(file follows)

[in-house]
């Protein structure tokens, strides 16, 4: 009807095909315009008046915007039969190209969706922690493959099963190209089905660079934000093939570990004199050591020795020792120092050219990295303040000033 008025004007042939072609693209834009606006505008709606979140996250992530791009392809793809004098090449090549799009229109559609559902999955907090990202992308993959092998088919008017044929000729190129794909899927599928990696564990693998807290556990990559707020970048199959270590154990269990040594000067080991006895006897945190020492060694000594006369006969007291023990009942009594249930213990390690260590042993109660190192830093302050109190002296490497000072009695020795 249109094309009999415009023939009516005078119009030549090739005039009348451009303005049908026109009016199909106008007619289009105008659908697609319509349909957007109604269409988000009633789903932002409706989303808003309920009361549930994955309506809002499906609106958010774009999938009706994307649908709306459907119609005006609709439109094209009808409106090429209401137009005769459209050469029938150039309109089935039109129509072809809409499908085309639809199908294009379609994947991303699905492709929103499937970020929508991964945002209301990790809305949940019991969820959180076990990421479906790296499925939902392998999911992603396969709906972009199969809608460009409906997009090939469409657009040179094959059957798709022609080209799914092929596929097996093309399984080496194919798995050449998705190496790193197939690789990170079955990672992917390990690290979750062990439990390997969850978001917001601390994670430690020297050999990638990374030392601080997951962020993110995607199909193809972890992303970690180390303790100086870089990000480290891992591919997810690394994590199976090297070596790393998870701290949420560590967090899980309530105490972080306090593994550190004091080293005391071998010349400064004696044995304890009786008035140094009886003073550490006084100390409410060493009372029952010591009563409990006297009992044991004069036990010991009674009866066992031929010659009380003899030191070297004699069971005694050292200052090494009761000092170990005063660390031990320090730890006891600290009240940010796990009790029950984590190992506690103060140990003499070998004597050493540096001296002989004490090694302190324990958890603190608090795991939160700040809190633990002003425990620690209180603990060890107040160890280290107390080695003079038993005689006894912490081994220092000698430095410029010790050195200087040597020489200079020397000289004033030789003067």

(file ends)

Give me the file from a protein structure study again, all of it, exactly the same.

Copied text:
[in-house]
């Protein structure tokens, strides 16, 4: 009807095909315009008046915007039969190209969706922690493959099963190209089905660079934000093939570990004199050591020795020792120092050219990295303040000033 008025004007042939072609693209834009606006505008709606979140996250992530791009392809793809004098090449090549799009229109559609559902999955907090990202992308993959092998088919008017044929000729190129794909899927599928990696564990693998807290556990990559707020970048199959270590154990269990040594000067080991006895006897945190020492060694000594006369006969007291023990009942009594249930213990390690260590042993109660190192830093302050109190002296490497000072009695020795 249109094309009999415009023939009516005078119009030549090739005039009348451009303005049908026109009016199909106008007619289009105008659908697609319509349909957007109604269409988000009633789903932002409706989303808003309920009361549930994955309506809002499906609106958010774009999938009706994307649908709306459907119609005006609709439109094209009808409106090429209401137009005769459209050469029938150039309109089935039109129509072809809409499908085309639809199908294009379609994947991303699905492709929103499937970020929508991964945002209301990790809305949940019991969820959180076990990421479906790296499925939902392998999911992603396969709906972009199969809608460009409906997009090939469409657009040179094959059957798709022609080209799914092929596929097996093309399984080496194919798995050449998705190496790193197939690789990170079955990672992917390990690290979750062990439990390997969850978001917001601390994670430690020297050999990638990374030392601080997951962020993110995607199909193809972890992303970690180390303790100086870089990000480290891992591919997810690394994590199976090297070596790393998870701290949420560590967090899980309530105490972080306090593994550190004091080293005391071998010349400064004696044995304890009786008035140094009886003073550490006084100390409410060493009372029952010591009563409990006297009992044991004069036990010991009674009866066992031929010659009380003899030191070297004699069971005694050292200052090494009761000092170990005063660390031990320090730890006891600290009240940010796990009790029950984590190992506690103060140990003499070998004597050493540096001296002989004490090694302190324990958890603190608090795991939160700040809190633990002003425990620690209180603990060890107040160890280290107390080695003079038993005689006894912490081994220092000698430095410029010790050195200087040597020489200079020397000289004033030789003067």